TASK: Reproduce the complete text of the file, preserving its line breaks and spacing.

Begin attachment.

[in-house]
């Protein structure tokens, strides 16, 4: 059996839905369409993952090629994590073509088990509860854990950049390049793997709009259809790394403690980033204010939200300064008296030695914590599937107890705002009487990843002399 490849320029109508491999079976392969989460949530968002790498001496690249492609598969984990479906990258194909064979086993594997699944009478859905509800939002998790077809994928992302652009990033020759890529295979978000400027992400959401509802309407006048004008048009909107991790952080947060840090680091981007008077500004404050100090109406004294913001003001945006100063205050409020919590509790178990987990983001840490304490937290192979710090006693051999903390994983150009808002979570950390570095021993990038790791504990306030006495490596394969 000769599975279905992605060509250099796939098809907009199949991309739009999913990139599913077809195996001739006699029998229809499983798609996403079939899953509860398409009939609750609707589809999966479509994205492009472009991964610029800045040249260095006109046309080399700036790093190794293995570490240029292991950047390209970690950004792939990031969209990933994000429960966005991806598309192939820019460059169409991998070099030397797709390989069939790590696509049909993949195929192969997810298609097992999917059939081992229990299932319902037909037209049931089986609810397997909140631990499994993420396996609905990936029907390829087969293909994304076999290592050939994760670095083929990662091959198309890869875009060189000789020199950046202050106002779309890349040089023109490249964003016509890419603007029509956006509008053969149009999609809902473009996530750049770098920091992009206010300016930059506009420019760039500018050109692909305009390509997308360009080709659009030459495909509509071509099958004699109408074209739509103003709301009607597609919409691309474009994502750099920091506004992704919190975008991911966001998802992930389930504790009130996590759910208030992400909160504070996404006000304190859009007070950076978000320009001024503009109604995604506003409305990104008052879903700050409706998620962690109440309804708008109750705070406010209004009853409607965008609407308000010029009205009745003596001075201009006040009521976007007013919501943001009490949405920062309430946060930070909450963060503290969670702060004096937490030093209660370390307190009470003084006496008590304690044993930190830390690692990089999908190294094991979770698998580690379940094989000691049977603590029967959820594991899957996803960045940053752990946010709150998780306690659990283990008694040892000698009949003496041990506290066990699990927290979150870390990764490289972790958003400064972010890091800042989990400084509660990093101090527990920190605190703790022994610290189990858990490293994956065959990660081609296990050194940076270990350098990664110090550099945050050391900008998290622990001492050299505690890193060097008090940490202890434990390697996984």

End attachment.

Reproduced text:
[in-house]
């Protein structure tokens, strides 16, 4: 059996839905369409993952090629994590073509088990509860854990950049390049793997709009259809790394403690980033204010939200300064008296030695914590599937107890705002009487990843002399 490849320029109508491999079976392969989460949530968002790498001496690249492609598969984990479906990258194909064979086993594997699944009478859905509800939002998790077809994928992302652009990033020759890529295979978000400027992400959401509802309407006048004008048009909107991790952080947060840090680091981007008077500004404050100090109406004294913001003001945006100063205050409020919590509790178990987990983001840490304490937290192979710090006693051999903390994983150009808002979570950390570095021993990038790791504990306030006495490596394969 000769599975279905992605060509250099796939098809907009199949991309739009999913990139599913077809195996001739006699029998229809499983798609996403079939899953509860398409009939609750609707589809999966479509994205492009472009991964610029800045040249260095006109046309080399700036790093190794293995570490240029292991950047390209970690950004792939990031969209990933994000429960966005991806598309192939820019460059169409991998070099030397797709390989069939790590696509049909993949195929192969997810298609097992999917059939081992229990299932319902037909037209049931089986609810397997909140631990499994993420396996609905990936029907390829087969293909994304076999290592050939994760670095083929990662091959198309890869875009060189000789020199950046202050106002779309890349040089023109490249964003016509890419603007029509956006509008053969149009999609809902473009996530750049770098920091992009206010300016930059506009420019760039500018050109692909305009390509997308360009080709659009030459495909509509071509099958004699109408074209739509103003709301009607597609919409691309474009994502750099920091506004992704919190975008991911966001998802992930389930504790009130996590759910208030992400909160504070996404006000304190859009007070950076978000320009001024503009109604995604506003409305990104008052879903700050409706998620962690109440309804708008109750705070406010209004009853409607965008609407308000010029009205009745003596001075201009006040009521976007007013919501943001009490949405920062309430946060930070909450963060503290969670702060004096937490030093209660370390307190009470003084006496008590304690044993930190830390690692990089999908190294094991979770698998580690379940094989000691049977603590029967959820594991899957996803960045940053752990946010709150998780306690659990283990008694040892000698009949003496041990506290066990699990927290979150870390990764490289972790958003400064972010890091800042989990400084509660990093101090527990920190605190703790022994610290189990858990490293994956065959990660081609296990050194940076270990350098990664110090550099945050050391900008998290622990001492050299505690890193060097008090940490202890434990390697996984």